Tour de France 2009
By Phil Liggett
“Will Lance win the Tour?” It is a question I have been asked so many times these past few months and my answer each time has been modified from, “he’ll make us sit up and take notice,” to my latest assessment, which is, “he will be on the podium.”
I doubt there will be a rider in Monaco for the start of the Tour on July 4 who will disagree with me after Armstrong’s stunning showing in his first Giro d’Italia, which came after a racing break of over three years and a physical break of one certain collar bone, a few weeks before he took the start.
His final week in Italy showed him to be the one rider in the race approaching his best form while others, including teammate Levi Leipheimer seemed to be praying for the end in Rome. Now, after his first win since July 2005 in Nevada recently, the champ is back and you had better believe it.
Alberto Contador is right to fear his own teammate. After all if you were Spanish and your two best team riders are living and training in America away from the action, would you trust them when the time comes to race?
Having said this, there will be no disdain such as that showed in 1986 between Greg LeMond and Bernard Hinault. On that occasion, Hinault had gone to the race as a five-time winner, vowing to help LeMond be the first American. However, when the spirit of competition moved in, Hinault seemed to have changed his mind and LeMond apparently was now his rival, but on the same team.
All that is history and in the end Greg won and Hinault finished second. If I was a betting man, I would have a flutter on Contador winning and Armstrong finishing second this time, but without the subterfuge in between.
Where is the challenge coming from? Cadel Evans from Australia, Andy Schleck (Luxembourg) Russian Giro winner Denis Menchov and determined Italian Franck Pellizotti, will be the marked men. Last year’s winner, Carlos Sastre is the most consistent rider in the peloton – for a high finish – but his win came last year and will not return.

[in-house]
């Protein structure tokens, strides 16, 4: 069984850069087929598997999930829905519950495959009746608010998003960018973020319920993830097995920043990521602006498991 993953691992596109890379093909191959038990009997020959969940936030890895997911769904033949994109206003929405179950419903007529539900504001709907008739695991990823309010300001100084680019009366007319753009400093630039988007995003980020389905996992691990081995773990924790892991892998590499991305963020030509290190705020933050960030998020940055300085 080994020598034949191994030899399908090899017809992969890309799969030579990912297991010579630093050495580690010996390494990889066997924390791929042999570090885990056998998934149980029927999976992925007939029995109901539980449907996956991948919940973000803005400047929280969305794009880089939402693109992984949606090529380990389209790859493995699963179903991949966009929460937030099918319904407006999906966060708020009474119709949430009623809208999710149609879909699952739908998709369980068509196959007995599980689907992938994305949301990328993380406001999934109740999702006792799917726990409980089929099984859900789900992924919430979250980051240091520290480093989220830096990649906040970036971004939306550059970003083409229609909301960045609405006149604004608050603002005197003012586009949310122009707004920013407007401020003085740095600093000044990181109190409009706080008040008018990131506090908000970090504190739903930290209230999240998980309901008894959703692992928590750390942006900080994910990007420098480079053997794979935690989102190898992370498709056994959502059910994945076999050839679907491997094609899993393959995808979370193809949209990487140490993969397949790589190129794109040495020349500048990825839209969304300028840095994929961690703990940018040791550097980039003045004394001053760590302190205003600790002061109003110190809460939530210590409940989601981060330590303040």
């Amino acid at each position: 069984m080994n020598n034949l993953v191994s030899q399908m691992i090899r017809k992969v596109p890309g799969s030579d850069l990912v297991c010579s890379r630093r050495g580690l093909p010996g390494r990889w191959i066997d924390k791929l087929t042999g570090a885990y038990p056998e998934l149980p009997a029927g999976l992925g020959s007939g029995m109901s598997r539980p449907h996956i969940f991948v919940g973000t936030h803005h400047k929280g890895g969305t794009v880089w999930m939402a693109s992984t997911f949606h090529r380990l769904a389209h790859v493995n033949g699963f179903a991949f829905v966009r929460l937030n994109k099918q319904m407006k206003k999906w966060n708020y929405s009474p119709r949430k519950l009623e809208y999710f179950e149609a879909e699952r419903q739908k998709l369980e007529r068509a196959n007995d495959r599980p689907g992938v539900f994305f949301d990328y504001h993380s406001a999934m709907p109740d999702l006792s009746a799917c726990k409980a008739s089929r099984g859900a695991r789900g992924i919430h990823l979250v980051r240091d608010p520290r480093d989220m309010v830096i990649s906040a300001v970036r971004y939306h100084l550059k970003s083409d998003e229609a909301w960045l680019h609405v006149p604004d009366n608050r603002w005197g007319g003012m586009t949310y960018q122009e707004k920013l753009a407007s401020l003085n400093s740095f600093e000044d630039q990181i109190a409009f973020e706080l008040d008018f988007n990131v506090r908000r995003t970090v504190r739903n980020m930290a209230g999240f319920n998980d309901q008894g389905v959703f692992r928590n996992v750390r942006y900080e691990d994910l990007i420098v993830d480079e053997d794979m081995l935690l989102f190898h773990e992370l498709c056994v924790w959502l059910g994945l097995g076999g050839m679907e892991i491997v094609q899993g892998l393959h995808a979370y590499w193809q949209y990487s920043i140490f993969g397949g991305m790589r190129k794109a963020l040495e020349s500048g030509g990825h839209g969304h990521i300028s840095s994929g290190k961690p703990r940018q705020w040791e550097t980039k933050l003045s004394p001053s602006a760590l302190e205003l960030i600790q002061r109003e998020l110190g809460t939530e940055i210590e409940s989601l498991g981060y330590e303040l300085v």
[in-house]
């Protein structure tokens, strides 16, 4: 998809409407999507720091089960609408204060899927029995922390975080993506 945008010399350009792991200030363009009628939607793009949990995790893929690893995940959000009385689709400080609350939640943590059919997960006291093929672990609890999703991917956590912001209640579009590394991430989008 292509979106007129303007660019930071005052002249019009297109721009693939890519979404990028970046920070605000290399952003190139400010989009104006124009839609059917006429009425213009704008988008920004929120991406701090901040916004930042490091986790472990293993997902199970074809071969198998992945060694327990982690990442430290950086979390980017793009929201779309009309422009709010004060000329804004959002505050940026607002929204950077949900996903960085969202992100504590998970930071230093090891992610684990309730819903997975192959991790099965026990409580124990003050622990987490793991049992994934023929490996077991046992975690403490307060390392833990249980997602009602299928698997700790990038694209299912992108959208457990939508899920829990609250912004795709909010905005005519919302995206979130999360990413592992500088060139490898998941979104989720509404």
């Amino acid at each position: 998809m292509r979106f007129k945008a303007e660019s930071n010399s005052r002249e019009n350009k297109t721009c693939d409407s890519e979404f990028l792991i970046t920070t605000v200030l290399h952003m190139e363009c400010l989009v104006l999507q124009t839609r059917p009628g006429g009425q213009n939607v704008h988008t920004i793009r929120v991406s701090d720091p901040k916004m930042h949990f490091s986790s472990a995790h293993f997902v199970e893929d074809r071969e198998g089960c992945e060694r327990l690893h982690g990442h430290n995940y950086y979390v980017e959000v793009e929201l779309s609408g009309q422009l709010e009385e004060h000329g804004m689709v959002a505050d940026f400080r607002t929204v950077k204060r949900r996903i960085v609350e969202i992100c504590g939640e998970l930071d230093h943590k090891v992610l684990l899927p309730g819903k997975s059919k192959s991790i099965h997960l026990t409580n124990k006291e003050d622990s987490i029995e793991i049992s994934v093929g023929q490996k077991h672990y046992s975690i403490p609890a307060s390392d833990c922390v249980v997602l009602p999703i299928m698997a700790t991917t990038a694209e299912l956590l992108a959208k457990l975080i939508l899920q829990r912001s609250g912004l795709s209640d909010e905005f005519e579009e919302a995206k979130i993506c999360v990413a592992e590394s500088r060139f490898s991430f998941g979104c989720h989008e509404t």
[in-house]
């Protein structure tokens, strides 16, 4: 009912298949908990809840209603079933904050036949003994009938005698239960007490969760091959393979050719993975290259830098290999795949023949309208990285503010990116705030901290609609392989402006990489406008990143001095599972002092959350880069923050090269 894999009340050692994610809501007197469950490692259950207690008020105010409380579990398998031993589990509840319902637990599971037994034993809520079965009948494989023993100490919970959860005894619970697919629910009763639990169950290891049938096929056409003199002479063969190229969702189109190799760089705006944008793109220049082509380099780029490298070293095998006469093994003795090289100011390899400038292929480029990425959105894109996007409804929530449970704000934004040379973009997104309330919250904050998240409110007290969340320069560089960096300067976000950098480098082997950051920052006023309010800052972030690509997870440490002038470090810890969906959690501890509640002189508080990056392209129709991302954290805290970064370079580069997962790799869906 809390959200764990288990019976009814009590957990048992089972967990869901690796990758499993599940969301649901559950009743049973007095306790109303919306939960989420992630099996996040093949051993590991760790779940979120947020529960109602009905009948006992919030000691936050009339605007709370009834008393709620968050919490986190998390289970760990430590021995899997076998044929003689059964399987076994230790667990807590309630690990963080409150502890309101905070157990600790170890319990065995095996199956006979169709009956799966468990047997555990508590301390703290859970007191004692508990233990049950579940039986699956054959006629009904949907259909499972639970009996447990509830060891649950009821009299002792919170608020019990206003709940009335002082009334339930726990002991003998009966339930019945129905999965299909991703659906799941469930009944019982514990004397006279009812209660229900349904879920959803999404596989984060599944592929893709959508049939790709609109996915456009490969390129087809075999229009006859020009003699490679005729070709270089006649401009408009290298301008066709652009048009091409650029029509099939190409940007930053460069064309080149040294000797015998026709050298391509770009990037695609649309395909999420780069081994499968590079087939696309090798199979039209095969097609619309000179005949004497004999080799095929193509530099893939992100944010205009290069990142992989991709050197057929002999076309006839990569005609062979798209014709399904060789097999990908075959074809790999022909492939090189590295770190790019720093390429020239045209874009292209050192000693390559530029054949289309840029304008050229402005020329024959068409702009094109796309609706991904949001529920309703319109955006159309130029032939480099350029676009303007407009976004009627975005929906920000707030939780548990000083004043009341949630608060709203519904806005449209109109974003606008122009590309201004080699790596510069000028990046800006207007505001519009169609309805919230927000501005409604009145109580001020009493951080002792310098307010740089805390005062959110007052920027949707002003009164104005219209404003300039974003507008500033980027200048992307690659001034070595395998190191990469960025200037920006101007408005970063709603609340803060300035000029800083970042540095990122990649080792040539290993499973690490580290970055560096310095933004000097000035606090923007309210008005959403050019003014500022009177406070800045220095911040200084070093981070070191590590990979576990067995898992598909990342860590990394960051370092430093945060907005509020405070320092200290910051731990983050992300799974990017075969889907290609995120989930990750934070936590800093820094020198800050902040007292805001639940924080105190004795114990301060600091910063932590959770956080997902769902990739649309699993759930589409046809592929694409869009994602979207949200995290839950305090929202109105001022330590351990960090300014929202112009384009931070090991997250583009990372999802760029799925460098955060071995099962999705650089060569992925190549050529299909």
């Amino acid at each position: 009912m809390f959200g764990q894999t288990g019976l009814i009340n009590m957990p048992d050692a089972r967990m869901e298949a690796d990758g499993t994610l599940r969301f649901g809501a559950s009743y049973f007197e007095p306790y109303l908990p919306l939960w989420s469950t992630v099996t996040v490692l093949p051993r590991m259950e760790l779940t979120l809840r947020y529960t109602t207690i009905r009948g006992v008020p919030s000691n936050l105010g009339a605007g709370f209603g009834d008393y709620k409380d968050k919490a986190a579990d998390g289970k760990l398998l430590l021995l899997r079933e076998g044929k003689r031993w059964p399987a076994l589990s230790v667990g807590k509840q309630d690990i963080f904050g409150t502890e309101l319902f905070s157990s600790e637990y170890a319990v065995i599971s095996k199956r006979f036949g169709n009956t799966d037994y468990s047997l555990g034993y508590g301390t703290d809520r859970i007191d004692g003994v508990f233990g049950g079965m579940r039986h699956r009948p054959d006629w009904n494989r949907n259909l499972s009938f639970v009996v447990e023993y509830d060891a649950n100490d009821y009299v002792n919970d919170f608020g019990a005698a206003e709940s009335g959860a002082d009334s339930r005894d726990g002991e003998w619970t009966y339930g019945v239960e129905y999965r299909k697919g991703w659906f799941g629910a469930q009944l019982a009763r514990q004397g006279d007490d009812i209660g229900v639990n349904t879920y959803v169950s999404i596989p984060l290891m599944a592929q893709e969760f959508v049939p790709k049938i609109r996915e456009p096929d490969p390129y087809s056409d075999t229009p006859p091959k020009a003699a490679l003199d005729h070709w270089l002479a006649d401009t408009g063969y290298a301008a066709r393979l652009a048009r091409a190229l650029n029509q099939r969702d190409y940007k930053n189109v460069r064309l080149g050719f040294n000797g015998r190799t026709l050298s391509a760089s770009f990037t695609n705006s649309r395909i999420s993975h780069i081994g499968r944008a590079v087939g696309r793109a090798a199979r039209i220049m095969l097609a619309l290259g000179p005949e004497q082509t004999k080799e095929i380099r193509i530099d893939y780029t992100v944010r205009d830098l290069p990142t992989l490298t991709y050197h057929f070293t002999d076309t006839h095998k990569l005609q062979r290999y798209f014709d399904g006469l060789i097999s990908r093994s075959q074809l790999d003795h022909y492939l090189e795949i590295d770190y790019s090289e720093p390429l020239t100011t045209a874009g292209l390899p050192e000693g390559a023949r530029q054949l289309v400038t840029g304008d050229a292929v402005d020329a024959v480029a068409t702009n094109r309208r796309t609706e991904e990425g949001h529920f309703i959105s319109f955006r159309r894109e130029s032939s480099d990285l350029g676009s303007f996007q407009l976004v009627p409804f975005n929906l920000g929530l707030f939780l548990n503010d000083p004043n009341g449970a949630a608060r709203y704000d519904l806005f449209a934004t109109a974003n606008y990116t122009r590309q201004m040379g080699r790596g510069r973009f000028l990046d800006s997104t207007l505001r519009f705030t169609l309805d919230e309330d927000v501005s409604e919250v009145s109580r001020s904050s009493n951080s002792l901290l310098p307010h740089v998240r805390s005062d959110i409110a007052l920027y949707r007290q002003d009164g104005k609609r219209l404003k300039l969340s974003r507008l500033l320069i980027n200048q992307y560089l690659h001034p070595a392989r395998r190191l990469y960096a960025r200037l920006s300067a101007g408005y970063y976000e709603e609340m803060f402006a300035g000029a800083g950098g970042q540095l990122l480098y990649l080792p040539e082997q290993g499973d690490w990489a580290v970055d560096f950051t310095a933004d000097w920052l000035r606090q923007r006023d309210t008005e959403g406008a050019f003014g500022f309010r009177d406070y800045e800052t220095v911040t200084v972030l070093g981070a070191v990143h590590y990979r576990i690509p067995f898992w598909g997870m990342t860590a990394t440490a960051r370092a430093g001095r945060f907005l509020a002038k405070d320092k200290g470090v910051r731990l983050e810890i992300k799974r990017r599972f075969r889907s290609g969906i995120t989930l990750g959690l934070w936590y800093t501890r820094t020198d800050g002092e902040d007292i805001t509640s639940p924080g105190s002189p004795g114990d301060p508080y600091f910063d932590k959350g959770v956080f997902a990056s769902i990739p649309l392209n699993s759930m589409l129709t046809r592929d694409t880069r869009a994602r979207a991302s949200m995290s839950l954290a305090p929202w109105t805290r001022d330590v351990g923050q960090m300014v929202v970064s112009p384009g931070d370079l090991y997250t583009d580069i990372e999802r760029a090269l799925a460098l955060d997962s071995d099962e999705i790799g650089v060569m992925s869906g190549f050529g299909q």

Astana have announced Contador and Armstrong as joint leaders and there is no surprise there! Afterall we don’t want a fight before the race starts, do we?
The first day’s time trial around Monaco will serve to show us some signs of who is on song and here, expect Fabian Cancellara to take the maillot jaune, just as he did in Charleroi (2004) and London in 2007. This will make Saxo Bank a really competitive team while diverting attention away from Andy Schleck, who will be their man for the top in Paris on July 26.
Here in the UK, Contador, Armstrong and Schleck are the way the bookmakers see it and for once, they may be right and will make a killing. As of this week, a lot of money has been placed on Schleck.
After four days the race reaches Montpellier and the return of the team time trial. This is where both Contador and Armstrong should gain time on the teams that have hopes of a win in Paris. Astana, has a formidable line-up and defeat does not seem an option.
Three more days on and the Pyrenees are reached, so Contador can strut his stuff with anyone who can follow him. Then we may know who the Astana captain is as the race finishes atop Arcalis, a six-mile climb of seven per cent, in Andorra.
After the Pyrenees the route turns north and reveals flat stages, giving the overall contenders a rest while the sprinters follow Mark Cavenish across the line. The Isle of Man rider is as cocky as they come, but only because he believes in himself and his team.
Without top sprinters Robbie McEwen (injured) Alessandro Petacchi (team not riding) and possibly Tom Boonen (we will know on Tuesday after his court case with the Tour organisers who have barred his entry after testing positive for socially taking cocaine), the Manx missile will be even more hopeful of at least four stage wins.
Barry Hoban holds the British record of stage wins with eight. Last year Cavendish went half way with four, so Barry, who now lives in Wales, although he originated in Yorkshire, better get the congratulatory e-mail ready!
There are some tough, so-called “transfer” stages, including the 13th to Colmar, but it is the Alps where the battle will rage once more as the race visits Switzerland, with a first time finish at Verbier.
By the time we get to day 18 and the 25 miles individual time trial around Annecy, the leaders will know what they have to do to close down on their losses so far or, to open up a gap on the climbing speciallists before the final showdown on Mont Ventoux, the day before the finish in Paris.
This is an excellent route, planned to keep us all in suspense until Paris. It has brought about a direct clash between the young and the old, except that one man who is 37, refuses to see it this way.
A great Tour in the offing and on Versus you have the best seat in the house, so enjoy it with us and no writing and complaining when it does not work out as I have just scripted above!
Versus | Tour de France
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